She was one of the last arrivals to the workshop and ended up sitting in the front row. In the crowded space, I could almost reach out and touch her. For 90 minutes I was aware of her furrowed brow and how, when others laughed at my jokes, she remained serious. My inner critic started to mutter, “You’re missing the mark. You’re not reaching her. You’re blowing it.” But in the end, as everyone shared what they’d heard, what they’d learned, her words contained the biggest lesson – for all of us.
“I hate the phone,” she shared with everyone. “I do anything to avoid making a phone call. But what I learned today is that talking on the phone is a skill and that I can acquire that skill. I did not know that before.”
We often forget that everything we do each day … everything … is a skill we had to learn. If you’ve had infants in your life, you’ve seen this in action as they figure out how to walk.
First they watch their role models with a deep curiosity, then they attempt to stand by holding on to that role model’s fingers. This is followed by their first tentative step – and their bum hitting the floor! They repeat and repeat and repeat this pattern until, one day, they walk … and they never look back.
It’s the same with communicating effectively on the phone. But in our email/text-filled world, it is much more difficult for people to acquire the necessary skills because that first step, having a role model, isn’t always available.
If there’s no one around illustrating the importance and value of speaking on the phone, you will be afraid, uncomfortable and filled with self doubt when faced with dialing a number and inspiring conversation. You are going to dislike/hate the task and assume you can’t do it.
You need a role model.
Two things for each of us to consider:
- Are you being a role model? If you believe in the power and importance of phone conversations, are you illustrating this to those around you? Are you providing others with the opportunity to learn from you?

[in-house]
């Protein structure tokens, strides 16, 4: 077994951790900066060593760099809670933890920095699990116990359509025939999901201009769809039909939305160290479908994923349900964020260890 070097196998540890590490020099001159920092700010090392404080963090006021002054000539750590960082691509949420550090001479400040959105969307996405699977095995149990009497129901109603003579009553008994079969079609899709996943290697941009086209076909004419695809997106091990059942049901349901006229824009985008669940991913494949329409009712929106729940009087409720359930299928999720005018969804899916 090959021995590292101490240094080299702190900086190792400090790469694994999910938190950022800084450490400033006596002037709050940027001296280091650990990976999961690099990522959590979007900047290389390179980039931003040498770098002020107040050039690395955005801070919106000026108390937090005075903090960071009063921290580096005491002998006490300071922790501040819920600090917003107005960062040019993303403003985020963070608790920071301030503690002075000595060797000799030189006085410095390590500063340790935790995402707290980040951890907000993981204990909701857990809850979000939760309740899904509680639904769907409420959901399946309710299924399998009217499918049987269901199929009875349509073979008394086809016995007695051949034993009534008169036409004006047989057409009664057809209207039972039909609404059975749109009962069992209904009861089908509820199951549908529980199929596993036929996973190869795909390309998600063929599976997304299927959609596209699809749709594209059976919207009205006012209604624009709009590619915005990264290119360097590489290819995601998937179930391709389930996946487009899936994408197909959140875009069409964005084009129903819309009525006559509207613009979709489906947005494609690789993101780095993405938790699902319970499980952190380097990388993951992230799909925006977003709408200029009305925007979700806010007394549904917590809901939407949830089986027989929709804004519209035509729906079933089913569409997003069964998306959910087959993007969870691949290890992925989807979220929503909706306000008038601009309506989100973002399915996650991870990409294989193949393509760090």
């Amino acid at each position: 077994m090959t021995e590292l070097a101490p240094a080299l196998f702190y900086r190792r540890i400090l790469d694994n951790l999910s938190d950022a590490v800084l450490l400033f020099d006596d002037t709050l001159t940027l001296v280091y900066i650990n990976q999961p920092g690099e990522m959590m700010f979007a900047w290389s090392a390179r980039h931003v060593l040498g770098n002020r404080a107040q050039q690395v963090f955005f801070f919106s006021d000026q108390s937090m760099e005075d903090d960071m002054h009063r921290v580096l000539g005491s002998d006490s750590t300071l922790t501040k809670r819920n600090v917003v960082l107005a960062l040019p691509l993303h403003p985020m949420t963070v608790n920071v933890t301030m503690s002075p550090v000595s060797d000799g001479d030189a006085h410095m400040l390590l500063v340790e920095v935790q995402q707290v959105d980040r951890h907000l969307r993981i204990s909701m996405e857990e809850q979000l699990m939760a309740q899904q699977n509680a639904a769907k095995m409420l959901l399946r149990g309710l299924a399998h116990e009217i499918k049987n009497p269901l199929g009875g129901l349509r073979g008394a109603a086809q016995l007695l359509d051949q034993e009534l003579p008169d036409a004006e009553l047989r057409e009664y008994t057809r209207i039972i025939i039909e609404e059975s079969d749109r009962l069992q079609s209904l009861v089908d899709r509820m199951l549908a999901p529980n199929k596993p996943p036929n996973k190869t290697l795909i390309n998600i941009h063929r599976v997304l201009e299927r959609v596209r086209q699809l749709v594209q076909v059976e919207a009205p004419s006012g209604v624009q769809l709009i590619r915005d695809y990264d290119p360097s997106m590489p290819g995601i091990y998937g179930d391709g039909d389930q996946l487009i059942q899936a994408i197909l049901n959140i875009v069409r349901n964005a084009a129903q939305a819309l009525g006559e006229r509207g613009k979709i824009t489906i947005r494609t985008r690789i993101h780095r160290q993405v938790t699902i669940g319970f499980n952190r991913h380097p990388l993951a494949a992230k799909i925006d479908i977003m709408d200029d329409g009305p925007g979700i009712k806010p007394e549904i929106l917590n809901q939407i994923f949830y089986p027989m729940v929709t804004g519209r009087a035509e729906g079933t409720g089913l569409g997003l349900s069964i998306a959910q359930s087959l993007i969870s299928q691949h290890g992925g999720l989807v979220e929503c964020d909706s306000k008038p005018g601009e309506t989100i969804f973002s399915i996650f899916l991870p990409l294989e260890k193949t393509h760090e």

- Do you need a role model? Is effective phone communication a skill you want to acquire? Who can you approach to share the skill set with you?
Please use the comment section below to share your thoughts and experiences.
6 thoughts on “A Lesson From The Front Row”
Good points. I remember when my mother made me call a possible summer job place to make an appointment to drop of my resume. It was so frightening. She coached me before I made the call. My heart was pounding when I dialed (by turning a disk with numbered holes (smile)). Today I prefer calling over email.
So lovely that your mom coached you before you made the call, Jacqueline. And she also allowed you to do the work. A great teaching/learning experience. Thanks for sharing.
Mine goes like this: When I was about 10, I remember my mother making me phone for a taxi and I was so nervous, but of course I did it. Today, I’m quite comfortable phoning potential clients after all that I have learned from you – as you say, it is a learnable skill.
To this day though, I hate phoning for a cab or for a pizza. I’ll let you figure that one out!
Moms are certainly good at helping us learn new skills. And you are fantastic on the phone, Peggy. Obviously, the taxi/pizza thing has some trauma attached to it. 🙂 Thanks for sharing.
Thought provoking! And great that you learn and are inspired by your students/customers.
Thanks, Janet. It feels like a learn something new at every workshop, but can’t always create a story from it. You are making me realize I should pay closer attention.